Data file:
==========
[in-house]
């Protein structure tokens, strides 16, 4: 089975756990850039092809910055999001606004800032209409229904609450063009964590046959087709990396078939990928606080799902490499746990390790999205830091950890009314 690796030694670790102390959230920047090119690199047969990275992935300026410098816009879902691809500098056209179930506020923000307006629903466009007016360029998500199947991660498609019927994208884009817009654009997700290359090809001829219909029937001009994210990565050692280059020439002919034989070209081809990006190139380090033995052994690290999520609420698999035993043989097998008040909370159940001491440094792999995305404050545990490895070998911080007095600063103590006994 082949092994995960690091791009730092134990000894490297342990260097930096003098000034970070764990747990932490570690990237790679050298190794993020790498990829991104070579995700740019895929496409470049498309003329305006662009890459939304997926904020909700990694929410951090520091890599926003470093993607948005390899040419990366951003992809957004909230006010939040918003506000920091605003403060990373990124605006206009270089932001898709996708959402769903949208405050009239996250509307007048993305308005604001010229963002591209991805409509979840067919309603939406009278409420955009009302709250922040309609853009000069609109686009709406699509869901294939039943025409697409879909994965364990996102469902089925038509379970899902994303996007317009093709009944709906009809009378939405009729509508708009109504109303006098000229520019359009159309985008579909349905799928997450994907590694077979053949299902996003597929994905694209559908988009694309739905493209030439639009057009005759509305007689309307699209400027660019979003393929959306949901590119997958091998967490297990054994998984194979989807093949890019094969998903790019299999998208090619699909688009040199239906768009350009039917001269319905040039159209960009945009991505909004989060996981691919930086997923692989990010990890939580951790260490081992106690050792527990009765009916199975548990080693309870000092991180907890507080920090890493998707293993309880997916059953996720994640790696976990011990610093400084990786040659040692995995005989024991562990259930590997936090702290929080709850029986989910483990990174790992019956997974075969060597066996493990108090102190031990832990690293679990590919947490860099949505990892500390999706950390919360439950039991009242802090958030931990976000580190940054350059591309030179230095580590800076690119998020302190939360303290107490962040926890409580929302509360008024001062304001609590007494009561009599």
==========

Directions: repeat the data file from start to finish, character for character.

[in-house]
């Protein structure tokens, strides 16, 4: 089975756990850039092809910055999001606004800032209409229904609450063009964590046959087709990396078939990928606080799902490499746990390790999205830091950890009314 690796030694670790102390959230920047090119690199047969990275992935300026410098816009879902691809500098056209179930506020923000307006629903466009007016360029998500199947991660498609019927994208884009817009654009997700290359090809001829219909029937001009994210990565050692280059020439002919034989070209081809990006190139380090033995052994690290999520609420698999035993043989097998008040909370159940001491440094792999995305404050545990490895070998911080007095600063103590006994 082949092994995960690091791009730092134990000894490297342990260097930096003098000034970070764990747990932490570690990237790679050298190794993020790498990829991104070579995700740019895929496409470049498309003329305006662009890459939304997926904020909700990694929410951090520091890599926003470093993607948005390899040419990366951003992809957004909230006010939040918003506000920091605003403060990373990124605006206009270089932001898709996708959402769903949208405050009239996250509307007048993305308005604001010229963002591209991805409509979840067919309603939406009278409420955009009302709250922040309609853009000069609109686009709406699509869901294939039943025409697409879909994965364990996102469902089925038509379970899902994303996007317009093709009944709906009809009378939405009729509508708009109504109303006098000229520019359009159309985008579909349905799928997450994907590694077979053949299902996003597929994905694209559908988009694309739905493209030439639009057009005759509305007689309307699209400027660019979003393929959306949901590119997958091998967490297990054994998984194979989807093949890019094969998903790019299999998208090619699909688009040199239906768009350009039917001269319905040039159209960009945009991505909004989060996981691919930086997923692989990010990890939580951790260490081992106690050792527990009765009916199975548990080693309870000092991180907890507080920090890493998707293993309880997916059953996720994640790696976990011990610093400084990786040659040692995995005989024991562990259930590997936090702290929080709850029986989910483990990174790992019956997974075969060597066996493990108090102190031990832990690293679990590919947490860099949505990892500390999706950390919360439950039991009242802090958030931990976000580190940054350059591309030179230095580590800076690119998020302190939360303290107490962040926890409580929302509360008024001062304001609590007494009561009599």